World Cup coverage showed Western bias against...


July 09, 1998

World Cup coverage showed Western bias against Argentines

As an avid soccer fan, I have been most disappointed in the recent World Cup coverage. No wonder the Spanish-speaking network Univision attracts many who speak no Spanish.

The Sun's wire service story of the England vs. Argentina match was depressingly biased ("Agony for England," July 1). Granted, England has greater appeal to the American viewer. I only wish that American reporters were equally candid.

On Univision, it is out in the open: Commentators root for Latin American squads. Nonetheless, positive, accurate analysis is made about the opposing team, and "GOL!" is screeched, as in the last game, with each English goal. One feels absolute appreciation of the sport, regardless of alliance.

The Sun's article, written from an entirely English perspective, scattered with quotations from just the English team and coach, presents a lopsided picture. English fan hooliganism was airbrushed as "a core of unruly fans that occasionally dampened the entire tournament." (Just ask the French about that.) Never was it posited that the English players, too, were arrogant in attitude and committed highly offensive -- often uncalled -- fouls.

The graceful, often technically brilliant and valiant Argentine effort was left unmentioned.

Rachel Morgan Moran


'Historical' movies add to our ignorance of history

In his letter, Calvin Lampley criticizes Sun columnist Gregory Kane, presumably for the latter's objections to the racist stereotypes in the movie "Gone With the Wind" (" 'Gone With the Wind was fiction, not history,' " July 3). Because the original novel is "fiction and not history," Mr. Lampley apparently believes that the film's flagrant distortions are acceptable.

Oliver Stone's film "JFK" places Richard Nixon at the head of a conspiracy to assassinate President John Kennedy in Dallas in 1963. There is no truth to this notion, but a lot of people took it as gospel.

There is an appalling lack of knowledge of history in our country. We can't very well deal with our problems unless we understand how they came to be.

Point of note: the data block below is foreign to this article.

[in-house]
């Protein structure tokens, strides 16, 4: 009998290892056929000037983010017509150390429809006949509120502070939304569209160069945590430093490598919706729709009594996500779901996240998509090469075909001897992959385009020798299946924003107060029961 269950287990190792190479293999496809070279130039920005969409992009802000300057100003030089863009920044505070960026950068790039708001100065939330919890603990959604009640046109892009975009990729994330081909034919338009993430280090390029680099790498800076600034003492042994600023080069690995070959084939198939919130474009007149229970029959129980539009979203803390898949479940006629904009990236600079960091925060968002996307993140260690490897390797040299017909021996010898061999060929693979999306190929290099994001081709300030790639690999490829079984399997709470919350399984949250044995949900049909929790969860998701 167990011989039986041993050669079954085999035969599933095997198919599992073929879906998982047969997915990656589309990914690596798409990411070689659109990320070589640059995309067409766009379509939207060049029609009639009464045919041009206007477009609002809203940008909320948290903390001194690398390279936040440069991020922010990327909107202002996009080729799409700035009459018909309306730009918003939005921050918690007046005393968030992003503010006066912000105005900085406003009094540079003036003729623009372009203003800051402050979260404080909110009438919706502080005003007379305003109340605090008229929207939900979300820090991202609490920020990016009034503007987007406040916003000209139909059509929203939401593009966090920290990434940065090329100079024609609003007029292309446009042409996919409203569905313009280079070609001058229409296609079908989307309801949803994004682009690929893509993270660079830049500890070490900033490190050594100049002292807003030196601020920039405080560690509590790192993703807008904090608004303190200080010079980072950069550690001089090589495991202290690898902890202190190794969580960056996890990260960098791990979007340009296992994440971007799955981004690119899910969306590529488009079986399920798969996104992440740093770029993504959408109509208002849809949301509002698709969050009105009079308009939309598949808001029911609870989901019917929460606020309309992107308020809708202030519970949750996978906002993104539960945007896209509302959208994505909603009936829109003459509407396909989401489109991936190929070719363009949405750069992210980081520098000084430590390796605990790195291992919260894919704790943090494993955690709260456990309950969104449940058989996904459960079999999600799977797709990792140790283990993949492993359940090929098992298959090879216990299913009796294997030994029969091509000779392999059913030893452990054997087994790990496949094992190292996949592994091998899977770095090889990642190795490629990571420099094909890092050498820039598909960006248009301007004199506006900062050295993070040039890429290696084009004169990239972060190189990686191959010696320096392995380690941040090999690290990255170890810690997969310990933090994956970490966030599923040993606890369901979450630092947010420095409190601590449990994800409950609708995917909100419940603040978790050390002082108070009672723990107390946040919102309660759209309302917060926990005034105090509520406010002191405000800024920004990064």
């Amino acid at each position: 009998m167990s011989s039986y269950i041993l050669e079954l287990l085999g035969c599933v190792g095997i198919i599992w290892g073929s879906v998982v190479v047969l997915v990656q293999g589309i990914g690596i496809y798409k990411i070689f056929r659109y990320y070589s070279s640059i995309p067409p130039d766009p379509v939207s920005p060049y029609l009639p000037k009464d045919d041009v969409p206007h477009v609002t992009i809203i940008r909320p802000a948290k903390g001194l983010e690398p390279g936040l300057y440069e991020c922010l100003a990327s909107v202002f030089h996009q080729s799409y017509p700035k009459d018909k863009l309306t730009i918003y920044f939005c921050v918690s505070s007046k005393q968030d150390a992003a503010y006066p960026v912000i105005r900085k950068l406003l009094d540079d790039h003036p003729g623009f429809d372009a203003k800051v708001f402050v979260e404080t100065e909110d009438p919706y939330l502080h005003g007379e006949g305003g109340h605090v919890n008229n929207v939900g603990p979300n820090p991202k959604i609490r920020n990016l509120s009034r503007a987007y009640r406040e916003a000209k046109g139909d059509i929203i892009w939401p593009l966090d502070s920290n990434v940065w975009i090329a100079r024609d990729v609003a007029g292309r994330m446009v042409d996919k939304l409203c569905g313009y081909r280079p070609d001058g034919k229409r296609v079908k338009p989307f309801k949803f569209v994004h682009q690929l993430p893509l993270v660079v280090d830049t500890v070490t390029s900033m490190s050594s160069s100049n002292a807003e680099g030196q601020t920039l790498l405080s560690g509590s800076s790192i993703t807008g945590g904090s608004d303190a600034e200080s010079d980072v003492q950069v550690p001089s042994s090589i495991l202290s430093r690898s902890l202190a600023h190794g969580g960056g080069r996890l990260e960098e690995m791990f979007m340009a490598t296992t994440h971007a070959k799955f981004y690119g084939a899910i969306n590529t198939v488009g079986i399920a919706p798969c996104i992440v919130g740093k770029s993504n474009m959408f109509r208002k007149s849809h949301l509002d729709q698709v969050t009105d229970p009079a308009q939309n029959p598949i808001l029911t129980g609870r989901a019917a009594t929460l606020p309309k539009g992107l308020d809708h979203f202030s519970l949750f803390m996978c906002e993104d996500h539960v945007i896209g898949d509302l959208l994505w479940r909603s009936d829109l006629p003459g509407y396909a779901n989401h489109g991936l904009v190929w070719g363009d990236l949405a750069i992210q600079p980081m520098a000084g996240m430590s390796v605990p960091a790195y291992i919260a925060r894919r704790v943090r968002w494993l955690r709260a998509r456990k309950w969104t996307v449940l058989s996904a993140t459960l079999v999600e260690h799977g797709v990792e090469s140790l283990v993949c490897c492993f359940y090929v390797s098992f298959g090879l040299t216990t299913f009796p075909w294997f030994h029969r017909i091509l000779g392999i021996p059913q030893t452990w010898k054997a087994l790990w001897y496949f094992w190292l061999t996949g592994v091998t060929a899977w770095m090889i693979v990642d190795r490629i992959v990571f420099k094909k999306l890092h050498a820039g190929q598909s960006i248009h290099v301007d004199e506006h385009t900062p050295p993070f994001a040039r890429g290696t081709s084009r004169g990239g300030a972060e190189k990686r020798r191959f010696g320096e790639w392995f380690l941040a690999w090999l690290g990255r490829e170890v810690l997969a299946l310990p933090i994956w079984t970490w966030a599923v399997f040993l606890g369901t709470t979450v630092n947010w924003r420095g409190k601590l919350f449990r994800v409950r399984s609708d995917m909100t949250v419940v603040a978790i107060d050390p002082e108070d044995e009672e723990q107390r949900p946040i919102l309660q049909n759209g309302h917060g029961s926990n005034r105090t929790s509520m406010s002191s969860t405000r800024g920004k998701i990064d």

"Historical" movies that lie to today's viewers are making a serious problem even worse.

Thomas N. Longstreth


Blustery Teddy Roosevelt was No. 2 on San Juan Hill

A great article by Joseph R. L. Sterne about a psychologically mixed up Teddy Roosevelt, but we missed a solid reference to his commanding officer, Leonard Wood ("Up the hill, to the White House," July 1).

Wood was a physician who practiced in Washington after graduation from medical school at Harvard University. Apparently bored by life in the capital city, he signed on as a contract surgeon for service in the Army. His bravery and leadership, when he took over for a regular Army officer who was killed in battle, won him the Medal of Honor.

It was Leonard Wood who in 46 days recruited, equipped, trained and led troops overseas to success in battle as the famed Rough Riders, the unit in which Roosevelt was a boaster. Whether they won alone or with the help of other soldiers, whether it was Kettle Hill or San Juan Hill they stormed, Wood deserves the credit for his unit's overall performance -- Roosevelt was his second in command.

Later, and of more nearly permanent honor, in about 1908, Wood established the Reserve Medical Corps, the first unit of the U.S. Army Reserve, which has become so important in our nation's defense.

Wood had many more credits as an army general, including the establishment of peace in Cuba and in the Philippines. He became the only physician to serve fully as chief of staff of the U.S. Army (Benjamin Rush, another physician, may have held this position briefly in the very early days of our republic.)

After his benign brain tumor was removed early in this century, Wood was left with paralysis on one side. Undaunted, he continued to serve as a major figure in our government. He died after removal of the recurring tumor in 1928.

Mr. Sterne clearly showed Lieutenant Colonel Roosevelt, at best an inefficient battlefield commander at San Juan Hill, to be a self-important blowhard.

John B. De Hoff, M.D.


Individual liberties include freedom not to recite pledge

"In any other country, it would be regarded as treason," states Grafton K. Gary on those unwilling to say the Pledge of Allegiance ("Saying Pledge of Allegiance a show of deserved respect," July 2) in his letter to the editor.

Nonsense, I say. It would only be regarded as treason in countries that are controlled by dictators or others with a fascist mentality.

Fortunately, we have a Bill of Rights that protects individual liberties. However, as much as anyone may desire it, we are not here to be jerked around like their puppets on a string.

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